"To lead this revolution, the NHS will need to sustain Patients' voices, balance top-down and bottom-up approaches to change, enable a transition of power from professionals to patients and harness the potential of technology."
GEORGE MACGINNIS, HEALTHCARE CONSULTING, PA CONSULTING GROUP
Technology has the potential to act as a trigger for an NHS revolution, but change at a population level requires more, writes George MacGinnis, healthcare technology expert at PA Consulting Group
Hidden behind the headlines in the current debate on NHS funding, there is a real need to revolutionise the way healthcare is delivered. Telehealth offers an exiting alternative to traditional approaches but it needs new approaches to building commitment from patients if it to fulfil its potential.
Faced with the inexorable rise in demand from ageing populations and lifestyle related long term conditions, current practice cannot be sustained. Preventative and pro-active models of care offer an attractive solution. These enable people to take an active role in their own health from home, and have been shown to reduce demand for services, reduce costs and improve patient satisfaction, but have yet to take hold in the NHS.
Can the NHS lead a revolution? Current structures often act to reinforce the traditional approaches to delivering care. Change will need a real shift towards empowering patients. Technology has the potential to act as the trigger, enabling patients to take their place at the heart of the health system as an informed decision makers and commissioners.
Other industries have been through transformations driven not only by new technology but also through harnessing the potential of their customers to fundamentally shift the balance of power away from providers. This is always accompanied by fundamental change in their business. What does this mean for the NHS?
Traditional approaches to commissioning health services may actually be blocking the adoption and potential of new services. A seminar at PA Consulting discussed two contracting models for change. The first was a 'clinical system' mindset for improvement. In this view commissioners start with the question 'what is wrong?' and then look to identify development and improvement needs and then fill any gaps and deficiencies. It is a model familiar across government, based on organisational accountability and driven by the notion that "If I don't deliver this, I fail to meet my performance objectives".
A look at successful community capacity building work reveals an alternative approach to managing change that shifts the focus from compliance to commitment.
These typically start by asking 'what is right that we can build on?' They exploit existing assets and resources, and amplify what works. This approach is based on building commitment and provides the freedom to experiment to see how much can be achieved with the available resources. Typically, those involved are driven by the feeling that if they don't deliver, they let the group or community and its purpose down.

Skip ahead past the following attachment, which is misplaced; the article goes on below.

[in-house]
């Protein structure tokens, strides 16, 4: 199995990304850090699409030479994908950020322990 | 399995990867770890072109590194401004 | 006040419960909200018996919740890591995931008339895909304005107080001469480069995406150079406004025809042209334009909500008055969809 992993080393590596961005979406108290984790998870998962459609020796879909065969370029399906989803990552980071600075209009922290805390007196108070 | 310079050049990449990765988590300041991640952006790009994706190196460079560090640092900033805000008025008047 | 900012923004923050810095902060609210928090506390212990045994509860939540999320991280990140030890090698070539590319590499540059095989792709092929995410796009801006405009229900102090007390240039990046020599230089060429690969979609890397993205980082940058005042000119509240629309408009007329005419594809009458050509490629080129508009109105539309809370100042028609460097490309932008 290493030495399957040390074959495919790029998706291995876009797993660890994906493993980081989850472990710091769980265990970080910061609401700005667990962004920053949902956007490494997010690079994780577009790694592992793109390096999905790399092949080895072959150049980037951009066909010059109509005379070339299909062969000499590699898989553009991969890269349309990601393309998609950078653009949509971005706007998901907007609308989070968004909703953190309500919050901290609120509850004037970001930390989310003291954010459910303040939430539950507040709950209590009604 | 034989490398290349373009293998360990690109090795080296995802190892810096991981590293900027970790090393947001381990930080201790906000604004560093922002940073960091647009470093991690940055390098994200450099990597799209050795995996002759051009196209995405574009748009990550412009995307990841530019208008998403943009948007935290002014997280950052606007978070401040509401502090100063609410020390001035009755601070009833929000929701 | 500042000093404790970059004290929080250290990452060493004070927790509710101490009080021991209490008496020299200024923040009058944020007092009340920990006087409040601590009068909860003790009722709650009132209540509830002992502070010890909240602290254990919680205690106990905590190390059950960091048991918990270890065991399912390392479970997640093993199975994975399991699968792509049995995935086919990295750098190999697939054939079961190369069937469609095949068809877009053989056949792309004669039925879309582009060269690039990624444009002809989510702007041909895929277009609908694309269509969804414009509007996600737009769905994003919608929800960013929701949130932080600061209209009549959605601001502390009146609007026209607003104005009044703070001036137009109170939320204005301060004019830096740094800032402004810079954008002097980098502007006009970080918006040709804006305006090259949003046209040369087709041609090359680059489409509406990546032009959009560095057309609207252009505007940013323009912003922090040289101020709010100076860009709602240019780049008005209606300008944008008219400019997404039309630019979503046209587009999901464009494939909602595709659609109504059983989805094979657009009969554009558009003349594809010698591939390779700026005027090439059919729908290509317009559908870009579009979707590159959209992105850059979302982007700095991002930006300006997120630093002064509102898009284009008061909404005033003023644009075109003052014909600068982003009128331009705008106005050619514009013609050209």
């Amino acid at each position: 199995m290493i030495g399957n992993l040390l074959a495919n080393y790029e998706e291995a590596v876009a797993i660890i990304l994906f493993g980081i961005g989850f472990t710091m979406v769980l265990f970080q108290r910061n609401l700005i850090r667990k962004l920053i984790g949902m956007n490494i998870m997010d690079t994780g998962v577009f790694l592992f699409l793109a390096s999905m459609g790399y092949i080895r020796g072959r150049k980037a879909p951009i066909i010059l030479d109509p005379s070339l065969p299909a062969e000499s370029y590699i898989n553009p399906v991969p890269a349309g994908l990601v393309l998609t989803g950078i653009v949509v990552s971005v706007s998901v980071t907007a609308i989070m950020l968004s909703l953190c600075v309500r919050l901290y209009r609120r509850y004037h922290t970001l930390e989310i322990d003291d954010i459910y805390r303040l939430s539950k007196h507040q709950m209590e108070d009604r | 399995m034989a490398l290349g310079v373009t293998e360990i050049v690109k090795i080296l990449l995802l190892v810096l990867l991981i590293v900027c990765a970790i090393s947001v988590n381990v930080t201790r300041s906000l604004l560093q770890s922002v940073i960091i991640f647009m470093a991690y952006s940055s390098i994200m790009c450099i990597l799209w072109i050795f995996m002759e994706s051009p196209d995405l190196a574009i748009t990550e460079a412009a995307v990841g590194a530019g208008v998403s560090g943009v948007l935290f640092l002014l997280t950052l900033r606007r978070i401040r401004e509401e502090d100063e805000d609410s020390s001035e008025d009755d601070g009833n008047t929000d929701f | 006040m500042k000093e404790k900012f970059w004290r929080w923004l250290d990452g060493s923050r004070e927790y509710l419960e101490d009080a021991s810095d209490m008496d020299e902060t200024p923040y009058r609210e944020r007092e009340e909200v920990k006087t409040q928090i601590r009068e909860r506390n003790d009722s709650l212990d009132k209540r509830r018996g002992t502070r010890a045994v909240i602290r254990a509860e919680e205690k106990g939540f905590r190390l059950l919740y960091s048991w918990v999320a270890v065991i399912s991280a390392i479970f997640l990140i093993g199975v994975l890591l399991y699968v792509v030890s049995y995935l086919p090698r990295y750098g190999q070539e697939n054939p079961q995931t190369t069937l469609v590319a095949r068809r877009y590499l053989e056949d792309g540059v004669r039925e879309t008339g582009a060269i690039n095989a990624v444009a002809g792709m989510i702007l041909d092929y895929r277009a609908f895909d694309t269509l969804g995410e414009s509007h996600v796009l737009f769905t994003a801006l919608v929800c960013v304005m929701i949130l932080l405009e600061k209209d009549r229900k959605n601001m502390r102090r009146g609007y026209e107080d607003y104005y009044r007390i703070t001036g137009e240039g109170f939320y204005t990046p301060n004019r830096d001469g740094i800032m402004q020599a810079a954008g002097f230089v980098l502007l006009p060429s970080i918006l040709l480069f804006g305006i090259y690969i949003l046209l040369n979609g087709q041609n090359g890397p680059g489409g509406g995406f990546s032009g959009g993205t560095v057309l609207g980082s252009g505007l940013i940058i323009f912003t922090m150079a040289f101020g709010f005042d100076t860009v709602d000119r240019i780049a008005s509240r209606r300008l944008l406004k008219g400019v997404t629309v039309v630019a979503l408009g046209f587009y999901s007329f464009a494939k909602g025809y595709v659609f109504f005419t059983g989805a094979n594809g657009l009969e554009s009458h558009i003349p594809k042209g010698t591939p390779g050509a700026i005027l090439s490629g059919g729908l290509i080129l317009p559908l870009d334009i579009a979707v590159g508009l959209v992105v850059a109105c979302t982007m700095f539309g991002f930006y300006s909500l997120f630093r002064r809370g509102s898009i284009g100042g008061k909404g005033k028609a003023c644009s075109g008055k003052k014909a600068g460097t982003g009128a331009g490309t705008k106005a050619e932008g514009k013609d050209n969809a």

So why does this matter so much to the NHS? Patients with long term conditions represent a very different set of challenges to those which drove the current design of healthcare. Typically there is no cure. Effective treatment is based on management, where the role of the patient in adopting changes in lifestyles is crucial. Self-care, rather than professional care, is the norm. Some patients become more expert in their array of conditions and treatments than their own doctors. Yet the process by which they become 'expert patients' is both haphazard and a poor use of resources.
So while new telehealth technologies that enable care to be provided in the home has much to offer the NHS, a conventional approach to implementing these services is unlikely to fulfil their promise.
Take the example of the Eden Project in Cornwall. It started with the premise that patient with chronic lung disease (COPD) would benefit from exercise, but that they never would visit an attraction like the Eden project because they would find slopes impossible. A group project was established, with a series of pre-defined walks. Participants were encouraged to use pedometers to record their exercise. Over time a group dynamic took over, the walking became more competitive as users felt empowered by information about their own performance. The award-winning project went on to record very positive outcomes.
Significant time and attention is being directed towards developing the future of healthcare. To effect this change requires further debate on the way change can be effected at a population level. The problem is inspiring and invoking this change at a population-level requires more than just technology, and indeed more than just vision. For the NHS to lead this revolution it will mean enabling and sustaining Patients' voices, balancing the top-down and the bottom-up approaches to change, enabling a transition of power from professionals to patients, and harnessing the potential of technology.
George MacGinnis is a healthcare technology expert at PA Consulting Group